[show abstract][hide abstract] ABSTRACT: KISS1R mutations have been reported in few patients with normosmic congenital hypogonadotropic hypogonadism (nCHH) (OMIM #146110).
To describe in detail nCHH patients with biallelic KISS1R mutations belonging to 2 unrelated families, and to functionally characterize a novel KISS1R mutation.
An original mutant, p.Tyr313His, was found in the homozygous state in 3 affected kindred (2 females and 1 male) from a consanguineous Portuguese family. This mutation, located in the seventh transmembrane domain, affects a highly conserved amino acid, perturbs the conformation of the transmembrane segment, and impairs MAP kinase signaling and intracellular calcium release. In the second family, a French Caucasian male patient with nCHH was found to carry two recurrent mutations in the compound heterozygous state (p.Leu102Pro/Stop399Arg). In this man, pulsatile GnRH (Gonadotropin Releasing Hormone) administration restored pulsatile LH (Luteinizing Hormone) secretion and testicular hormone secretion. Later, long-term combined gonadotropin therapy induced spermatogenesis, enabling 3 successive pregnancies that resulted in 2 miscarriages and the birth of a healthy boy.
We show that a novel loss-of-function mutation (p.Tyr313His) in the KISS1R gene can cause familial nCHH, revealing the crucial role of this amino acid in KISS1R function. The observed restoration of gonadotropin secretion by exogenous GnRH administration further supports, in humans, the hypothalamic origin of the gonadotropin deficiency in this genetic form of nCHH.
PLoS ONE 01/2013; 8(1):e53896. · 3.73 Impact Factor
[show abstract][hide abstract] ABSTRACT: Kallmann syndrome (KS) is a genetic disorder associating pubertal failure with congenitally absent or impaired sense of smell. KS is related to defective neuronal development affecting both the migration of olfactory nerve endings and GnRH neurons. The discovery of several genetic mutations responsible for KS led to the identification of signaling pathways involved in these processes, but the mutations so far identified account for only 30% of cases of KS. Here, we attempted to identify new genes responsible for KS by using a pan-genomic approach.
From a cohort of 120 KS patients, we selected 48 propositi with no mutations in known KS genes. They were analyzed by comparative genomic hybridization array, using Agilent 105K oligonucleotide chips with a mean resolution of 50 kb.
One propositus was found to have a heterozygous deletion of 213 kb at locus 7q21.11, confirmed by real-time qPCR, deleting 11 of the 17 SEMA3A exons. This deletion cosegregated in the propositus' family with the KS phenotype, that was transmitted in autosomal dominant fashion and was not associated with other neurological or non-neurological clinical disorders. SEMA3A codes for semaphorin 3A, a protein that interacts with neuropilins. Mice lacking semaphorin 3A expression have been showed to have a Kallmann-like phenotype.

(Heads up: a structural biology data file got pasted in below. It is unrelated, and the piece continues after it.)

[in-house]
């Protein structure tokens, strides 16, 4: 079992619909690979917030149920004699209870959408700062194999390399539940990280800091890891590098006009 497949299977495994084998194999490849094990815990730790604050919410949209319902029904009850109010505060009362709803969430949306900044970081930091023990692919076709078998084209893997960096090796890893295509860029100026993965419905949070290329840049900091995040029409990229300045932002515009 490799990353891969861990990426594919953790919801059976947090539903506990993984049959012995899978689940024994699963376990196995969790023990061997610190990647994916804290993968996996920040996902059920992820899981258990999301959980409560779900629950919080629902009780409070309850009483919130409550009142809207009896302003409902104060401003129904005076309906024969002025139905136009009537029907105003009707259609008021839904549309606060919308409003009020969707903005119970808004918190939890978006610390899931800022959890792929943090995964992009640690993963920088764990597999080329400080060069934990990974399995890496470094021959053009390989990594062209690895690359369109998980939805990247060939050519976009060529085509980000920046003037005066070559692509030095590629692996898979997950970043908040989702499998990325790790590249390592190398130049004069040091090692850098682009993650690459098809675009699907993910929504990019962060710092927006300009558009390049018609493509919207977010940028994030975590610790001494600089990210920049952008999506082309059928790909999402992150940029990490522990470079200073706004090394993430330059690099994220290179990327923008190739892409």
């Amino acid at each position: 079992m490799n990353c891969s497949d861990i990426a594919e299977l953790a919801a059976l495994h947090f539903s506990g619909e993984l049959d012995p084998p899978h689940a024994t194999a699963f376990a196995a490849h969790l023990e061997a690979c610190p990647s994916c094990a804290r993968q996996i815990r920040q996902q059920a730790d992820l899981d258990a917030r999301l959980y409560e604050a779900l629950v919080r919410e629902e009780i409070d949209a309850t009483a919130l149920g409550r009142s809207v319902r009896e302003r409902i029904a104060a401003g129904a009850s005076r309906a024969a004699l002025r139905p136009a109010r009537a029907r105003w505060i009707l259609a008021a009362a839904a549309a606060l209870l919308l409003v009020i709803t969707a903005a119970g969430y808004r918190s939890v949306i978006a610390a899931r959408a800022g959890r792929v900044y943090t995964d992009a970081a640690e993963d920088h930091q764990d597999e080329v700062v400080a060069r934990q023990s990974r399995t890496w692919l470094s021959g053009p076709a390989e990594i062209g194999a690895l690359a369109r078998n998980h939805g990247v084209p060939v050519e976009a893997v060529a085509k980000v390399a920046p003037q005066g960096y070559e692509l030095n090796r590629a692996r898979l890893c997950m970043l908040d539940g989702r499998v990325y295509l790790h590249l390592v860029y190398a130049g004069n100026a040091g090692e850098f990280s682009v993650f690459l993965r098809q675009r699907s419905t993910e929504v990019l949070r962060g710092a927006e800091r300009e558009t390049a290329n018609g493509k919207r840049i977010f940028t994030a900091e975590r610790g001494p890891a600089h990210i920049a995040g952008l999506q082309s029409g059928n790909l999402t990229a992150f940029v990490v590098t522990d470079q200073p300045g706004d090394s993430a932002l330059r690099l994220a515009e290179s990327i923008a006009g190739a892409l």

SEMA3A is therefore a new gene whose loss-of-function is involved in KS. These findings validate the specific role of semaphorin 3A in the development of the olfactory system and in neuronal control of puberty in humans.
Human Reproduction 03/2012; 27(5):1460-5. · 4.67 Impact Factor
[show abstract][hide abstract] ABSTRACT: Congenital hypogonadotropic hypogonadism (CHH) results from abnormal gonadotropin secretion, and it is characterized by impaired pubertal development. CHH is caused by defective GNRH release, or by a gonadotrope cell dysfunction in the pituitary. Identification of genetic abnormalities related to CHH has provided major insights into the pathways critical for the development, maturation, and function of the reproductive axis. Mutations in five genes have been found specifically in Kallmann's syndrome, a disorder in which CHH is related to abnormal GNRH neuron ontogenesis and is associated with anosmia or hyposmia. In combined pituitary hormone deficiency or in complex syndromic CHH in which gonadotropin deficiency is either incidental or only one aspect of a more complex endocrine disorder or a non-endocrine disorder, other mutations affecting GNRH and/or gonadotropin secretion have been reported. Often, the CHH phenotype is tightly linked to an isolated deficiency of gonadotropin secretion. These patients, who have no associated signs or hormone deficiencies independent of the deficiency in gonadotropin and sex steroids, have isolated CHH. In some familial cases, they are due to genetic alterations affecting GNRH secretion (mutations in GNRH1, GPR54/KISS1R and TAC3 and TACR3) or the GNRH sensitivity of the gonadotropic cells (GNRHR). A minority of patients with Kallmann's syndrome or a syndromic form of CHH may also appear to have isolated CHH, but close clinical, familial, and genetic studies can reorient the diagnosis, which is important for genetic counseling in the context of assisted reproductive medicine. This review focuses on published cases of isolated CHH, its clinical and endocrine features, genetic causes, and genotype-phenotype relationships.
European Journal of Endocrinology 03/2010; 162(5):835-51. · 3.14 Impact Factor